Also recommended: Cook the beans with a strip of dried kombu (a sea vegetable available in Asian markets, health food stores, or stores like Whole Foods, Trader Joe’s, New Seasons etc). Pull it out before using the bean though. Supposed to add an enzyme that breaks down the oligosaccharides or something.

    Finally, I like soak and cook a double portion and freeze half the cooked–unseasoned–beans to use later. Convenient like a can! Yup.

  3. hayden tompkins May 19, 2008 at 6:31 am

    “I think my soaking bean days have dried up”

    Have you tried Beano?

  4. Paolo May 19, 2008 at 6:55 am

    Fox, any difference in the quality/price of dried beans between vendors/brands. Where do you buy your dried beans?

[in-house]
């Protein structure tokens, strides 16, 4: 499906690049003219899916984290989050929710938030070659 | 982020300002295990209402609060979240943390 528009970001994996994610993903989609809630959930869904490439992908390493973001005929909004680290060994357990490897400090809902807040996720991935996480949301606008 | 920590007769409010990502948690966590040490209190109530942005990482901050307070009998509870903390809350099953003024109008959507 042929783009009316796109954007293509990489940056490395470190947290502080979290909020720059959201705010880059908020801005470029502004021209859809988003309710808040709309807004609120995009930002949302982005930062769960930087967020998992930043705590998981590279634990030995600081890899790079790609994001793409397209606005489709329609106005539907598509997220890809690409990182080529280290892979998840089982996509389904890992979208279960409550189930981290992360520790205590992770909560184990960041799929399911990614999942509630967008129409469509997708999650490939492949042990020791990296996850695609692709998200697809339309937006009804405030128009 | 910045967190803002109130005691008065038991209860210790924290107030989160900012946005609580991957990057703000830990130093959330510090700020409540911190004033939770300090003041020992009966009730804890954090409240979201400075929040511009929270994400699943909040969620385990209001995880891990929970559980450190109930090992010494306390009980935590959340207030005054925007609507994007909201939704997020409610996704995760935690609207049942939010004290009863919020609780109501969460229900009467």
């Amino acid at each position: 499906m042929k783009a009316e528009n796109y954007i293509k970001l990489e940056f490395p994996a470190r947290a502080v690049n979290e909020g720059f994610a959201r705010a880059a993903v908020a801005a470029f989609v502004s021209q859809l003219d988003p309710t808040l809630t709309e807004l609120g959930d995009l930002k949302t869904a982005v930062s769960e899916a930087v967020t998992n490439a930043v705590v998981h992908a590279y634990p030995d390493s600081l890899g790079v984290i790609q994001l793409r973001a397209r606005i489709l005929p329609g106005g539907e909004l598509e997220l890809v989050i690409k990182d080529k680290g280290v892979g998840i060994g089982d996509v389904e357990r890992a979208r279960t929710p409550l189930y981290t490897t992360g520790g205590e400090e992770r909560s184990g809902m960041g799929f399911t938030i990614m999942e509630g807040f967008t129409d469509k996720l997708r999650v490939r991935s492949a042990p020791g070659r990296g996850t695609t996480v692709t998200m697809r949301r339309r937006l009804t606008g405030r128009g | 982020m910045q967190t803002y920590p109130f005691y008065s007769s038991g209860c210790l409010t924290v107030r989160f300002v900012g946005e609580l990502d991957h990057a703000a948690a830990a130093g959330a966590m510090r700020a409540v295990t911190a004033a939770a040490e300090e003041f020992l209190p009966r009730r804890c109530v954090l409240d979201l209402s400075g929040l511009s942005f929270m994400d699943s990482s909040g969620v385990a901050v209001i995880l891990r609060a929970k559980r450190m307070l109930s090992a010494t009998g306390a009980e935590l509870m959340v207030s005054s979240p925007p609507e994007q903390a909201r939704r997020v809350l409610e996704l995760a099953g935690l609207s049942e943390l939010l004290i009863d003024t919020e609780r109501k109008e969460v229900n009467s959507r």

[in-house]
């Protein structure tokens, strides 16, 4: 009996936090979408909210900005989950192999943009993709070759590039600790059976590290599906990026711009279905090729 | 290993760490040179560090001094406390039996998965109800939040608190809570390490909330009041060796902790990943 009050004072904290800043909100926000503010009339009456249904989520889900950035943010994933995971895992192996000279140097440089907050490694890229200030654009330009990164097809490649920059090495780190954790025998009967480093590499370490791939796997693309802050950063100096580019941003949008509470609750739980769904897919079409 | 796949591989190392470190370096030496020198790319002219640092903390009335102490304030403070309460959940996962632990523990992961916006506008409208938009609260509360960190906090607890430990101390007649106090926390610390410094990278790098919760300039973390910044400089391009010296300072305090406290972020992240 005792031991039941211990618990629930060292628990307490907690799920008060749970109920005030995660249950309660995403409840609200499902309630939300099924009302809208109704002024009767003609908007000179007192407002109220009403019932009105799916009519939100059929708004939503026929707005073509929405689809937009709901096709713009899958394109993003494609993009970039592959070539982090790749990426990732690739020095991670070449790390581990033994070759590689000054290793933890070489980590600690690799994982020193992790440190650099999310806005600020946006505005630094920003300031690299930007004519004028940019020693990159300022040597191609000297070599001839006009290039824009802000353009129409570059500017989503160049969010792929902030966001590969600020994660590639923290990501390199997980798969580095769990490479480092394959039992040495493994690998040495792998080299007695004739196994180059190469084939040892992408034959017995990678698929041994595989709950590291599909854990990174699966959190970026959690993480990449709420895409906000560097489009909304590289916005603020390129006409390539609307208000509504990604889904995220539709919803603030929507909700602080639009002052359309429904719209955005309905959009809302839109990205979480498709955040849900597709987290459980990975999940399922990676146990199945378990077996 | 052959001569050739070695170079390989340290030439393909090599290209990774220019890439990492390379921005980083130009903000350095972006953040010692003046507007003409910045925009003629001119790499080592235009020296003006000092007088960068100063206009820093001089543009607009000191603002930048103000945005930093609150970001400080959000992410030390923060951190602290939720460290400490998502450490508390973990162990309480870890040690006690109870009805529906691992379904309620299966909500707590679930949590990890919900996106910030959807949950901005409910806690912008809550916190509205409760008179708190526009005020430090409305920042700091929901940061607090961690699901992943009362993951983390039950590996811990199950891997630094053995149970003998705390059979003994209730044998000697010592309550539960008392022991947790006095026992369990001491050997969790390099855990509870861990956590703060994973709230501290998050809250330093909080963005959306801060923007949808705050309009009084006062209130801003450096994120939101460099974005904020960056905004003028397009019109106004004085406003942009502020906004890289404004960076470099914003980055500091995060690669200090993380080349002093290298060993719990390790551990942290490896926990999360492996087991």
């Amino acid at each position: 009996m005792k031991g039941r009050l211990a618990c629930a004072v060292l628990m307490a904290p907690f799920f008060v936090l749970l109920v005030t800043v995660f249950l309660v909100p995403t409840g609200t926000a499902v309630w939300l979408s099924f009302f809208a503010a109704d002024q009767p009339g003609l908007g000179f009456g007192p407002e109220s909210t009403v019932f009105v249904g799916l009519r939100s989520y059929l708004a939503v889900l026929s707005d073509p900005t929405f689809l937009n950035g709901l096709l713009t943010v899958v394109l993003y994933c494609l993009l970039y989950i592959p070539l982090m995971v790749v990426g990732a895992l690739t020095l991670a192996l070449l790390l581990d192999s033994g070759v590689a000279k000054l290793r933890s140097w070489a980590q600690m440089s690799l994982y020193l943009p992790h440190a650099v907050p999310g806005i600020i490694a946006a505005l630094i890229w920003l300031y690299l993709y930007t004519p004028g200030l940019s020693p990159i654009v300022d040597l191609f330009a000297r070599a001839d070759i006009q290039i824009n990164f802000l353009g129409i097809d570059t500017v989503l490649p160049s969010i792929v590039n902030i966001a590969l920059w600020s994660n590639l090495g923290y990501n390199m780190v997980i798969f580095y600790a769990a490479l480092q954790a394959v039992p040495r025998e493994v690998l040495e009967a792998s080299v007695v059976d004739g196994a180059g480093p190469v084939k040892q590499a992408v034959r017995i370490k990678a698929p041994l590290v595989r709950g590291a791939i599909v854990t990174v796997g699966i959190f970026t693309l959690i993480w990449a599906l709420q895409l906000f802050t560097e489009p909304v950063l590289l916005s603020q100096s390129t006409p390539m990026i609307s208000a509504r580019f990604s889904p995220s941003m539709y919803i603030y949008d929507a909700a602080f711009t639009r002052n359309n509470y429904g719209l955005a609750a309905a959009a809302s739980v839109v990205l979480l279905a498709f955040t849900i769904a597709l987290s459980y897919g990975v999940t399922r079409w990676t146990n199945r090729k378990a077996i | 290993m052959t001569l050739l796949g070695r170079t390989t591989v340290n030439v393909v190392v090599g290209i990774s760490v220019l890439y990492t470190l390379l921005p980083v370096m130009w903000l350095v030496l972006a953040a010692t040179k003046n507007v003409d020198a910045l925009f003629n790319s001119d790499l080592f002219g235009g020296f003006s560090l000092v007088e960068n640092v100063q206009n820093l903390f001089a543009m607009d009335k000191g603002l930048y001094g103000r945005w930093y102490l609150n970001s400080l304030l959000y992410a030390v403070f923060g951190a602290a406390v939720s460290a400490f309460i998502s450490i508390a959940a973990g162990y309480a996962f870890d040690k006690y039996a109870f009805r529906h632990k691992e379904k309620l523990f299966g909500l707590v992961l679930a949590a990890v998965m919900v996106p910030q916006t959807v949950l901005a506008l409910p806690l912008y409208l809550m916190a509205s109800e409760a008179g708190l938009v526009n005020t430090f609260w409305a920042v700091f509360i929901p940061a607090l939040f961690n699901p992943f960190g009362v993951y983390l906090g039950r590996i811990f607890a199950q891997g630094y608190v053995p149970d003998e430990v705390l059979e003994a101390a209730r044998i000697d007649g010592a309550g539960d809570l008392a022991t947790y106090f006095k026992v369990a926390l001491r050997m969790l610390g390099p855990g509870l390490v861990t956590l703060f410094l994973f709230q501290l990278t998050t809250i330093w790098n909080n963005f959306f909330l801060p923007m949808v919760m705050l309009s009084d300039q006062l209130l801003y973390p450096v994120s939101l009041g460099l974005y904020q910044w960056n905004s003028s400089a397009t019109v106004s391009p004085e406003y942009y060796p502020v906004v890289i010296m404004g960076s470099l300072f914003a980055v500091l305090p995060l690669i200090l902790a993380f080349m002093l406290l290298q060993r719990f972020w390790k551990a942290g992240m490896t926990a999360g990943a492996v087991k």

5. Kerry May 19, 2008 at 8:55 am

    @Jules: Thank you for the gusty gas tips. I WILL check out that book!

    @lazy rani: I too make a double batch of my soaked and cooked beans and freeze it. The convenience of having some beans on hand is awesome 🙂 Ohh, and I’m also huge fan of the “quick soak” method. Sunday is my bean day. 🙂

    @hayden tompkins: You found a poorly constructed sentence – so I fixed it! I am very much a devoted bean soaker and can never go back to canned beans. I’ve never tried Beano…I actually find less gas issues with soaking and cooking the beaners myself. Beans are such an affordable and healthy form of protein, I wish everyone would get beanerrific. 🙂